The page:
Google has confirmed it has blocked Huawei from updating some parts of its Android software used on Huawei phones to comply with a US government order blacklisting the Chinese firm.
Fears that the Chinese government could use Huawei as a "back door" to enable it to spy on or the communications networks of other countries are thought to be the reason behind the move, which follows an order by US President Donald Trump aimed at banning Huawei’s equipment from US networks over such fears.
The tech giant confirmed it was "complying with the order and reviewing the implications", but assured Huawei users that their current phones would continue to work.
Last week, US President Donald Trump signed an executive order effectively banning the Chinese firm from using US technology without government permission.
"For users of our services, Google Play and the security protections from Google Play Protect will continue to function on existing Huawei devices," a Google spokesperson said.
The block is likely to prevent future updates to Android reaching Huawei devices.
Key Google apps such as the Google Play Store, Gmail and Google Maps may also not appear on future Huawei devices.
Instead, the Chinese firm would be reliant on the version of Android available through an open source licence, which is vastly more limited in its features.
"Huawei has made substantial contributions to the development and growth of Android around the world," the Chinese company said in a statement.
"As one of Android's key global partners, we have worked closely with their open-source platform to develop an ecosystem that has benefited both users and the industry.
"Huawei will continue to provide security updates and after sales services to all existing Huawei and Honor smartphone and tablet products covering those which have been sold or are still in stock globally.
"We will continue to build a safe and sustainable software ecosystem, in order to provide the best experience for all users globally."
In recent months, Huawei has come under criticism for its alleged close ties to the Chinese state.
The country has a history of state censorship and surveillance, such as the “Great Firewall of China” which blocks multiple internet services in the country, and under Chinese law, firms are compelled to “support, co-operate with and collaborate in national intelligence work”.
Some critics have expressed concerns that Beijing could require the firm to install technological “back doors” to enable it to spy on or disable Britain’s communications network.
However, the firm has always denied any suggestions of close links with the state or that it has ever been asked by Chinese authorities to help spy on others.
Earlier in May, Huawei board chairman Dr Liang Hua said the company would agree to sign a “no-spy” agreement with countries to fend off suggestions that it could be used by the Chinese state as a route to spy on the West.
Industry analyst Ben Wood from CCS Insight, which provides market information, analysis and intelligence for companies focusing on mobile, said the cut-off could have "considerable implications" for Huawei's gadgets business.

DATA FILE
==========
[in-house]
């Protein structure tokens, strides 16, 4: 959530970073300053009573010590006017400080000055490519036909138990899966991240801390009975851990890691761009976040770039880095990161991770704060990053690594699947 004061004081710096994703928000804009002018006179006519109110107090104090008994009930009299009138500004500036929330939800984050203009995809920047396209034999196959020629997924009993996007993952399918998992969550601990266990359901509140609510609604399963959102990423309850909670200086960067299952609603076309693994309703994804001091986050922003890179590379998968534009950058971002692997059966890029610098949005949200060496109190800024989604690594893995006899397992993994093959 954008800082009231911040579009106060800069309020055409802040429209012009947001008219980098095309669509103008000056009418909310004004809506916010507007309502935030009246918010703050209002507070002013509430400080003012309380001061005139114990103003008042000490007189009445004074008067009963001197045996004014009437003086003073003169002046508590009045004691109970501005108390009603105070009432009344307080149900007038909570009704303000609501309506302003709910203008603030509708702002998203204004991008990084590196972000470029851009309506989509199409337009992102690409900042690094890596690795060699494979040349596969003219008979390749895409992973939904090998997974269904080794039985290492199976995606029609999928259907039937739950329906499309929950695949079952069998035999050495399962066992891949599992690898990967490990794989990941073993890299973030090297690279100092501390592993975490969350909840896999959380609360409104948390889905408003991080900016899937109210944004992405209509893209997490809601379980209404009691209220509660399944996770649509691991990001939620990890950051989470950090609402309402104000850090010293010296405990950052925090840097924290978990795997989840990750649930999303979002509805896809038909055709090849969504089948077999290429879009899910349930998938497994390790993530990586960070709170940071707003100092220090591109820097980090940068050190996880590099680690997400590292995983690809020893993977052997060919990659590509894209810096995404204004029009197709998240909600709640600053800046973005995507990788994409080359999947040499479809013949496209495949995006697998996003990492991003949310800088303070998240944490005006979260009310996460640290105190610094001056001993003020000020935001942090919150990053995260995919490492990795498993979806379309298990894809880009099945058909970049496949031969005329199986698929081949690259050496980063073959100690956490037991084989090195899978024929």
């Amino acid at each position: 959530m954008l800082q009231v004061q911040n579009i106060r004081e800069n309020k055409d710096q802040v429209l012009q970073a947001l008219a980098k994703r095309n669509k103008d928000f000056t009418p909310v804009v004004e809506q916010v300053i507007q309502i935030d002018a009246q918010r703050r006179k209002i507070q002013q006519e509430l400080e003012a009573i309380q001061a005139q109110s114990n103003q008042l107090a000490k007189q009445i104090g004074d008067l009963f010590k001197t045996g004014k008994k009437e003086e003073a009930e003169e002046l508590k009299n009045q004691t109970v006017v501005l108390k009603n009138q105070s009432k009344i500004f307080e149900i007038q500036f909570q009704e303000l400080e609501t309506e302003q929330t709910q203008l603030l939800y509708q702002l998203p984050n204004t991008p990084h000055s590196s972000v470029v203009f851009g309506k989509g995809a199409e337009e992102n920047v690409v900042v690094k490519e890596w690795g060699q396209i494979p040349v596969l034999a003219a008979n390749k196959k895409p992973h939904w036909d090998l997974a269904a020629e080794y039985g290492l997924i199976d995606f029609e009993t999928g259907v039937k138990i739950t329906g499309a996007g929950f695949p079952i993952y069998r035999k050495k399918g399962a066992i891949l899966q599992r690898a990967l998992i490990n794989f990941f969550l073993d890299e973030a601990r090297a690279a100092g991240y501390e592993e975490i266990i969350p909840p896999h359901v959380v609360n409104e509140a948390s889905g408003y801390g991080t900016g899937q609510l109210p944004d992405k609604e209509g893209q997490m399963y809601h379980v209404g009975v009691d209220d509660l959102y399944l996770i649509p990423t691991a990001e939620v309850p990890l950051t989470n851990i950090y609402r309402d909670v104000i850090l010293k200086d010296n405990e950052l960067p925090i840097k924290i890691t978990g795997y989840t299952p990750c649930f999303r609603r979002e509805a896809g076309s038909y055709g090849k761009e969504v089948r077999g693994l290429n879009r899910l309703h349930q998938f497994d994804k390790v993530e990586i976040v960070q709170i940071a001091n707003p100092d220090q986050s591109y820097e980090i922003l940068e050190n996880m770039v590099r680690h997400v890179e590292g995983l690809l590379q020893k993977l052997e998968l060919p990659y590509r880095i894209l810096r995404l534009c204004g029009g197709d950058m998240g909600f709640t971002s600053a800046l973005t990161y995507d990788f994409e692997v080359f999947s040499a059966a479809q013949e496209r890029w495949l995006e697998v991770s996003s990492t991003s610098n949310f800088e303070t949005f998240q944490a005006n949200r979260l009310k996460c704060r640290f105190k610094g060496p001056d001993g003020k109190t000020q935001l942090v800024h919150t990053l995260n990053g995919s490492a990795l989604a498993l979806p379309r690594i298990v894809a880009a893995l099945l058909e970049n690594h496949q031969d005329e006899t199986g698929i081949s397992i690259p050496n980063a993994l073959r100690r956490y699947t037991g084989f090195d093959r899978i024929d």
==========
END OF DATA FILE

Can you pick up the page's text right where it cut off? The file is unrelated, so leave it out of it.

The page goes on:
"We still don't have a clear understanding of what Google has told Huawei and what elements of the Android operating system may be restricted, so it remains unclear what the ramifications will be," he said.
"However, any disruption in getting updates to the software or the associated applications would have considerable implications for Huawei's consumer device business.
"People who currently own Huawei smartphones do not need to worry.
"At present any measures would only affect future devices and future updates.
"Google has publicly stated that its App Store, Google Play, and security updates from Google Play Protect will continue working on existing Huawei devices.
"However, until we have a clear understanding of what exact measures Google has decided to take it is impossible to second-guess the impact on future devices."
Huawei has previously confirmed it has been working on its own mobile operating system for use in the event of such blocks, something Mr Wood said now appeared likely.
"Huawei has been working hard on developing its own App Gallery and other software assets in a similar manner to the work it has done on developing its own chipsets for phones," he said.
"There is little doubt these efforts are part of its desire to control its own destiny.
"Last year, CCS Insight predicted that tensions between China and the US would present a strong incentive for Chinese companies to create their own operating system for smart devices.
"Given recent developments that seems more likely than ever."
The UK Government has said it is yet to make a decision on whether to allow another part of Huawei's business, its telecoms equipment, to be a part of new 5G networks in the UK.
Retired brigadier general Robert Spalding, the former senior director for strategy at the National Security Council, wrote in the Daily Telegraph that the UK "must recognise" the strength of US feeling on Huawei.
He wrote: "Other nations must not make the mistake of thinking President Trump's recent executive order banning companies like Huawei from US networks is merely an afterthought of the trade war.
"The severity of President Trump's declaration underscores just how seriously the US views this issue, and the UK must recognise this strength of feeling."